Monday, November 30, 2009

Announcement about this week's update

To our faithful learners and listeners:

The blog will be updated this week on Friday to reflect remarks about Parashat Vayishlach that I will deliver from the bimah at our 6:15 Kabbalat Shabbat service.

Thanks and enjoy your week!

Wednesday, November 25, 2009

The Simple Art of Thanksgiving: Vayetze 5770

Dear Friends,

In the spirit of this week's holiday, and the Torah portion Vayetze, I am pleased to reprint a D'var Torah composed two years ago.

Happy Thanksgiving and Happy Studying!

Rabbi Jonathan Blake

As a rabbinical student in Israel I camped out with my classmates under a star-glutted Negev sky to see Comet Hyakutake burn its trail through the night. It was a Shehecheyanu moment and we offered the blessing with wide eyes.

I imagine that some wilderness wanderer may have felt the same thing upon seeing Comet Hyakutake when she passed this way before, 17,500 years ago. Relatively recently, only about 4,000 years ago, a nomad named Jacob is said to have felt the same thing on his journey, a short distance from our campsite.

“Coming upon a [certain] place, he passed the night there, for the sun was setting; taking one of the stones of the place, he made it his head-rest as he lay down in that place” (Gen. 28:11). The story is told in this week’s parasha, Vayetzei. Three times in a single verse we find the word “place,” inviting us to speculate on the mystical qualities of this particular spot. What makes it special? Is it a natural feature, a mountain or an oasis? A rainbow or a comet? Or maybe a supernatural sight, like a burning bush?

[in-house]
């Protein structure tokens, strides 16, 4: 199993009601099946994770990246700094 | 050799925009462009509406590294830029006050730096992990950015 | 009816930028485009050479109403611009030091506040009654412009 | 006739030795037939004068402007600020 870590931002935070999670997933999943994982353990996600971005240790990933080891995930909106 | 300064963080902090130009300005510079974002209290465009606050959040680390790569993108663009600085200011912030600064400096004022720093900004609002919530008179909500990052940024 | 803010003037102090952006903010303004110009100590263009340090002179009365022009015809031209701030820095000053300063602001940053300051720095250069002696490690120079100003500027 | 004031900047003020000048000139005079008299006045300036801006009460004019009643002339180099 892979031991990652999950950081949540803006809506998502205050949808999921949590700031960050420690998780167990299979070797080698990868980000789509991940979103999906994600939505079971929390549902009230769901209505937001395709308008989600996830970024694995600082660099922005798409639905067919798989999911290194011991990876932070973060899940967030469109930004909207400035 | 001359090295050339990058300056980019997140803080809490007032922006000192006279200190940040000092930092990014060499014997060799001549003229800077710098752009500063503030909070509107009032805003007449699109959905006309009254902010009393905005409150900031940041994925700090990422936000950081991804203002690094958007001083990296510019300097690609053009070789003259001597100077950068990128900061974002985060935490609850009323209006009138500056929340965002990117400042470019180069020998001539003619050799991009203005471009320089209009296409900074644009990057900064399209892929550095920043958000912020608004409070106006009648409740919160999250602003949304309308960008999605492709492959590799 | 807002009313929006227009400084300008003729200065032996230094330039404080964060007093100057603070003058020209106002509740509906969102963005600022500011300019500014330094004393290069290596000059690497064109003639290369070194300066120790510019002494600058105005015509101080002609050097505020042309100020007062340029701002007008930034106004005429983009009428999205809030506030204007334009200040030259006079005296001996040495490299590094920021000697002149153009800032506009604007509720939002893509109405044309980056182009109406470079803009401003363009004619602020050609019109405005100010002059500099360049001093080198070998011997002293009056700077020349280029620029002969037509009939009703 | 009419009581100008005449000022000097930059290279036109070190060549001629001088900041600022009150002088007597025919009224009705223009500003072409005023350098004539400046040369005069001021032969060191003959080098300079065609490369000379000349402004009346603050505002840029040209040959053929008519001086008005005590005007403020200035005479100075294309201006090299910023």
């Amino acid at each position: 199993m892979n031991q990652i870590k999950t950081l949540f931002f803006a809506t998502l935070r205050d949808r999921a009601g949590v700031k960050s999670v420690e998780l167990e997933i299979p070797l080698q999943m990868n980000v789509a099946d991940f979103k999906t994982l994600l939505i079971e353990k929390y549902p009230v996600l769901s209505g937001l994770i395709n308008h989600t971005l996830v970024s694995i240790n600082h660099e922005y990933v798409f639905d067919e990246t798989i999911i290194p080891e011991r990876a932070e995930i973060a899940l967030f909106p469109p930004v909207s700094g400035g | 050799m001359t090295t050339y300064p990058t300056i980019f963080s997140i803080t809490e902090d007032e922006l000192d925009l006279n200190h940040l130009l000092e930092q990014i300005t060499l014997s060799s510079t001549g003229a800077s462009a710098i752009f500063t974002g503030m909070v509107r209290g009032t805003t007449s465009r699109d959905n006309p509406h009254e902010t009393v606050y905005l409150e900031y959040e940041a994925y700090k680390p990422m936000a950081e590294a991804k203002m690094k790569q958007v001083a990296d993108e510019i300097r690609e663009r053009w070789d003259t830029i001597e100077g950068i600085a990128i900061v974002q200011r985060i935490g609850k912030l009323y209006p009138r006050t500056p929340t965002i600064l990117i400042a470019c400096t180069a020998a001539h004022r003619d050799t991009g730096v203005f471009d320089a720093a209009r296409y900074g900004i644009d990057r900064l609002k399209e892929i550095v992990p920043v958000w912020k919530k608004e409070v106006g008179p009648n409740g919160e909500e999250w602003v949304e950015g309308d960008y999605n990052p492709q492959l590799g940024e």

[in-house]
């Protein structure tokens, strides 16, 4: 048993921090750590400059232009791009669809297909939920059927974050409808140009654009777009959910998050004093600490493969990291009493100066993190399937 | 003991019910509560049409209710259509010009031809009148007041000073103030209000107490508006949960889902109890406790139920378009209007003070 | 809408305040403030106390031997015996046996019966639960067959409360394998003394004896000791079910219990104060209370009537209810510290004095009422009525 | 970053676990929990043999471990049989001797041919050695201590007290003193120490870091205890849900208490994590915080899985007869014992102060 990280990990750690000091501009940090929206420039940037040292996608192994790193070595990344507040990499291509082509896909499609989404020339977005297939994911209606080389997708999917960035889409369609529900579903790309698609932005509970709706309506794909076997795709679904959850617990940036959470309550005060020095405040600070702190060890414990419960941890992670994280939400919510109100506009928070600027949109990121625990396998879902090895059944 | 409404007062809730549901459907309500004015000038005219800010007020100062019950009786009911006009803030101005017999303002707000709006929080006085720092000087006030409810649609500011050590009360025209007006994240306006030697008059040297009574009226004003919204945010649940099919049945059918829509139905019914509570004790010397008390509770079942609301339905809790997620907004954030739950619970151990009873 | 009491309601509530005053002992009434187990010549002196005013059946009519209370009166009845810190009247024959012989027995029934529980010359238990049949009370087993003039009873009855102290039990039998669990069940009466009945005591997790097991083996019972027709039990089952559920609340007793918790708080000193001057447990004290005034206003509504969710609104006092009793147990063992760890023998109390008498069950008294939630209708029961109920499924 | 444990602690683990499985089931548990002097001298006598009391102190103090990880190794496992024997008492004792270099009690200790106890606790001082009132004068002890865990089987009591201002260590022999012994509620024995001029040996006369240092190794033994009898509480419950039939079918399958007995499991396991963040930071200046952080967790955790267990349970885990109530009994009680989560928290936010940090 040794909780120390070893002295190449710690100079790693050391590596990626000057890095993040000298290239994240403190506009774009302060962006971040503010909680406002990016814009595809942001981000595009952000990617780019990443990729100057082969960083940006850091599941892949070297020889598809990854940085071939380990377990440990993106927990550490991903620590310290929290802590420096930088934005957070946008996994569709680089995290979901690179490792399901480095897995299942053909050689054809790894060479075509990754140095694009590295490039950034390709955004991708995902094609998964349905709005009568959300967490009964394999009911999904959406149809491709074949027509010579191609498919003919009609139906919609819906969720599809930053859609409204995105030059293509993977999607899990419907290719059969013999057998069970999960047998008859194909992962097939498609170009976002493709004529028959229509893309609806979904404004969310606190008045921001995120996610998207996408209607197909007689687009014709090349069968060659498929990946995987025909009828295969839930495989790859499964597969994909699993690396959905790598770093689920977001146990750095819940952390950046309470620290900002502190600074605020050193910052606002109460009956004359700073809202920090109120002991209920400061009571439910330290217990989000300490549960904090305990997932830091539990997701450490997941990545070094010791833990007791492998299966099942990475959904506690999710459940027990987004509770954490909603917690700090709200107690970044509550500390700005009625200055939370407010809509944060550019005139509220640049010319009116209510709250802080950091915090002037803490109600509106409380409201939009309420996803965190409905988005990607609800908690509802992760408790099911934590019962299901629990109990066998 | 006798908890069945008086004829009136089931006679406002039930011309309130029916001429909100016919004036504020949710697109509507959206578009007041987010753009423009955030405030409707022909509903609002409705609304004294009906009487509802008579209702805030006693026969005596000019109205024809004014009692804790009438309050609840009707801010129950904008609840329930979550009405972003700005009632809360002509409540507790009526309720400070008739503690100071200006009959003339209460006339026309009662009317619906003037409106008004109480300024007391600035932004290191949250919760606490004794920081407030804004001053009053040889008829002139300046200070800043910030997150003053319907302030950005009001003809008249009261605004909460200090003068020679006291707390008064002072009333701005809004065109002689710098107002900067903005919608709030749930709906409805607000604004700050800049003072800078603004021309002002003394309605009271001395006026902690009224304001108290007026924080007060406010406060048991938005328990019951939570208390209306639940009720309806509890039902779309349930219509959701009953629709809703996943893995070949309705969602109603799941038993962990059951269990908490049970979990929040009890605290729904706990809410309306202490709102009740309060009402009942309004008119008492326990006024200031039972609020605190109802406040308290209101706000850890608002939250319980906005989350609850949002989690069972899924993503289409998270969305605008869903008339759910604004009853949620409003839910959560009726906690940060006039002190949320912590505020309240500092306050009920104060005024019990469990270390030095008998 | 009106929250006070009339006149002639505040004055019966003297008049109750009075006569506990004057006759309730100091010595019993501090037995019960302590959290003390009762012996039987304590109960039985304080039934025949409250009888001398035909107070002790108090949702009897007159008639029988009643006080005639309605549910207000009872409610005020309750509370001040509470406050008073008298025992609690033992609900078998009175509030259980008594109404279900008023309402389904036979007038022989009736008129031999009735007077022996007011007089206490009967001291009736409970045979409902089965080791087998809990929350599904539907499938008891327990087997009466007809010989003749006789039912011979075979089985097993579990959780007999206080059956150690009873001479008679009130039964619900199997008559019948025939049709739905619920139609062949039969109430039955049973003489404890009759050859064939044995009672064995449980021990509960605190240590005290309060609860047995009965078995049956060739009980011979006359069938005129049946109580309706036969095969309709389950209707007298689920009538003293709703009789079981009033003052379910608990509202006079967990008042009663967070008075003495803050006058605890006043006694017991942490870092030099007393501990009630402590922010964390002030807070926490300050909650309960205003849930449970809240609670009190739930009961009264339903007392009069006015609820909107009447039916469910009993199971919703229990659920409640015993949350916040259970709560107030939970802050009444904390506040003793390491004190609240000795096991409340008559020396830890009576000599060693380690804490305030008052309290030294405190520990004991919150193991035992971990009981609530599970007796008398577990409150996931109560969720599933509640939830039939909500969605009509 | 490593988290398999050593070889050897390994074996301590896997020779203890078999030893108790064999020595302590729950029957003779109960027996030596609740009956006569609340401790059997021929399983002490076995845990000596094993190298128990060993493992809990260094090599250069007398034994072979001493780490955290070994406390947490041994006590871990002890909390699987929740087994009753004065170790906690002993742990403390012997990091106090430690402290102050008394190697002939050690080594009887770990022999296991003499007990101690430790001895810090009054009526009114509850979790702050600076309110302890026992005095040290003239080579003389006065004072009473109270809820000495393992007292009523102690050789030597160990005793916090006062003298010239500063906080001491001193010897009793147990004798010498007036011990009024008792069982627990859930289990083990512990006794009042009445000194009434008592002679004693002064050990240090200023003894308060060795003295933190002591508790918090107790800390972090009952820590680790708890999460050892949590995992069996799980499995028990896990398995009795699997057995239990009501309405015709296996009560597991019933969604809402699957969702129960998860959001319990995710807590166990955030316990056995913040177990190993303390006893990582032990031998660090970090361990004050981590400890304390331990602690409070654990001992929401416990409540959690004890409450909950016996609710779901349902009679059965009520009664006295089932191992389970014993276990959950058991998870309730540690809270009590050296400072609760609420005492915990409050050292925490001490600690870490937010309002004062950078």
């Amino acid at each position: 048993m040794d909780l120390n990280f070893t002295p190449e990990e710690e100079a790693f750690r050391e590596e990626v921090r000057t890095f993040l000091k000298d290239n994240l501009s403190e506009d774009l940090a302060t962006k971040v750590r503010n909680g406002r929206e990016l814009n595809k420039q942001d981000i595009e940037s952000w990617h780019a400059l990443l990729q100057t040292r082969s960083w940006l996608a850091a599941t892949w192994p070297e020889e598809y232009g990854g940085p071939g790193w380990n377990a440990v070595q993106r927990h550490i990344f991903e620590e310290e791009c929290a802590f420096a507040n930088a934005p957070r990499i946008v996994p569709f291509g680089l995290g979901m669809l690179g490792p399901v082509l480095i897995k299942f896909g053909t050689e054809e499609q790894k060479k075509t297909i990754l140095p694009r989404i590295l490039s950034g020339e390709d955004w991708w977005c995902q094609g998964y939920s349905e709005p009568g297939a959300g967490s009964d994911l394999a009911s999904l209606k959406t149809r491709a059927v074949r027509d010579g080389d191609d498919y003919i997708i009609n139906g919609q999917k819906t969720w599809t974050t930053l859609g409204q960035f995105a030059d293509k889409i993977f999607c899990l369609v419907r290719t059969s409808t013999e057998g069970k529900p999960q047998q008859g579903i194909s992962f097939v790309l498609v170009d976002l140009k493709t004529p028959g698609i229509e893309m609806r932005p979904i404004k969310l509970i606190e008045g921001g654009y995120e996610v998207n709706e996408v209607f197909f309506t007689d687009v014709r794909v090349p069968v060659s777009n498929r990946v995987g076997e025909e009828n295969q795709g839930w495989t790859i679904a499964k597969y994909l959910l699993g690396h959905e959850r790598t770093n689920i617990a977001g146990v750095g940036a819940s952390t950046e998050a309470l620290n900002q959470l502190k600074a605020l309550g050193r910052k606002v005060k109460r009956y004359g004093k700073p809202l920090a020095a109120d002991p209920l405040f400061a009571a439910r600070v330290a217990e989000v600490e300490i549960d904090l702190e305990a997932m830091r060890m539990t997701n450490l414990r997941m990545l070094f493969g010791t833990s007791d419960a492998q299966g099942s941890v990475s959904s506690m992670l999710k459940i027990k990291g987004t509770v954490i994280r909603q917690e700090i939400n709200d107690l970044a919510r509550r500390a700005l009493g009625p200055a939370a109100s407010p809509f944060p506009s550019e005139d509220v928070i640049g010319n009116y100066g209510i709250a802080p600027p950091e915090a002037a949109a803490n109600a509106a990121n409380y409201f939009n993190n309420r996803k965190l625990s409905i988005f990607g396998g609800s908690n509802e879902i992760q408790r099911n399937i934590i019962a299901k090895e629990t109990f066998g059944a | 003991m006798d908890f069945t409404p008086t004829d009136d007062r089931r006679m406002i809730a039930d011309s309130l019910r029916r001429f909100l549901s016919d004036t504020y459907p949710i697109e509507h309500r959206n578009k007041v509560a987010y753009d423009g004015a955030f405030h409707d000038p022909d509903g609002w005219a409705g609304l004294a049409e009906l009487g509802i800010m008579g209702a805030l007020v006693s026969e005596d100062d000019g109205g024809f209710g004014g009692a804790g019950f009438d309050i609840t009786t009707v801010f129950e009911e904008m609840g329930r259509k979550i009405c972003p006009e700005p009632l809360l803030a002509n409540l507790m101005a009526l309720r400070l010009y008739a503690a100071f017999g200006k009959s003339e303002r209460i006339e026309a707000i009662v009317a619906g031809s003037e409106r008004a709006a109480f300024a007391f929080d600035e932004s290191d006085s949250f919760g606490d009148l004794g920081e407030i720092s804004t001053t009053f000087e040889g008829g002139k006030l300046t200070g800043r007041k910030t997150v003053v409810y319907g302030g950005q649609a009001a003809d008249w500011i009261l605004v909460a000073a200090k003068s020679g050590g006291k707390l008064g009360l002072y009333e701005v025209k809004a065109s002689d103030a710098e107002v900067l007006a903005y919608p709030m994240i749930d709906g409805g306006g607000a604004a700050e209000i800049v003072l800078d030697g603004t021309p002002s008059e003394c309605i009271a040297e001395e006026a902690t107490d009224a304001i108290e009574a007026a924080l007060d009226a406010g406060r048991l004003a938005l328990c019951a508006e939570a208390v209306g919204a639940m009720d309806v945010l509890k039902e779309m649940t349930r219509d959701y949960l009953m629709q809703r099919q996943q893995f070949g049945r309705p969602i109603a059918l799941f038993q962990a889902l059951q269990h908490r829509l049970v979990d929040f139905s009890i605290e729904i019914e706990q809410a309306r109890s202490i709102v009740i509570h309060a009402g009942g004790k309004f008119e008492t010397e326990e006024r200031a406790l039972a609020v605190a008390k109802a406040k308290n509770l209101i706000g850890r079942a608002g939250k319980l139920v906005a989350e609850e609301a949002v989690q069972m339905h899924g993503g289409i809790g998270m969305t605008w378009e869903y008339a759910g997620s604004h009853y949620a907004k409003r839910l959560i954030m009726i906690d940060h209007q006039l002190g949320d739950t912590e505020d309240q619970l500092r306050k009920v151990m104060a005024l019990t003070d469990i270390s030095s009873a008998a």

No. It is a place of dirt and rocks. It lacks any distinguishing feature as much as it lacks a proper name. Jacob arrives there alone, a stone beneath his weary head. He was a long way from home for the first time in his life.

Jacob “dreamed, and lo—a ladder was set on the ground, with its top reaching into heaven, and lo—angels of God going up and coming down on it…. Waking from his sleep, Jacob said, ‘Truly, the Eternal is in this place, and I did not know it!’ He was awestruck, and said, ‘How awe-inspiring is this place! This is none other than the house of God, and this is the gate of heaven!’” (Gen. 28:12, 16-17). It was not the place that had changed. It was Jacob. He discovered that inspiration and blessing can come to us in any place, if we but harness the vision.

These words of Torah arrive in poetic symmetry with Thanksgiving. And so we ask, as we do every year, “For what do we give thanks?” Perhaps the answers come less easily these days. It’s easy to give thanks when jobs abound, when our children know only peace. Today, the housing market alone drives many to despondency. The protracted war in Iraq exacts a burdensome toll on human lives and the American psyche. The horizon looms with the hazy uncertainty of climate change and our dependency on diminishing oil reserves. Who can blame a person for feeling discouraged and depleted? I’m reminded of the story of two cantankerous old men who are complaining about how miserable life can be. One says to the other, “You know, sometimes I think it’s better not to have been born at all.” “True,” says his friend, “But how many people are that lucky?”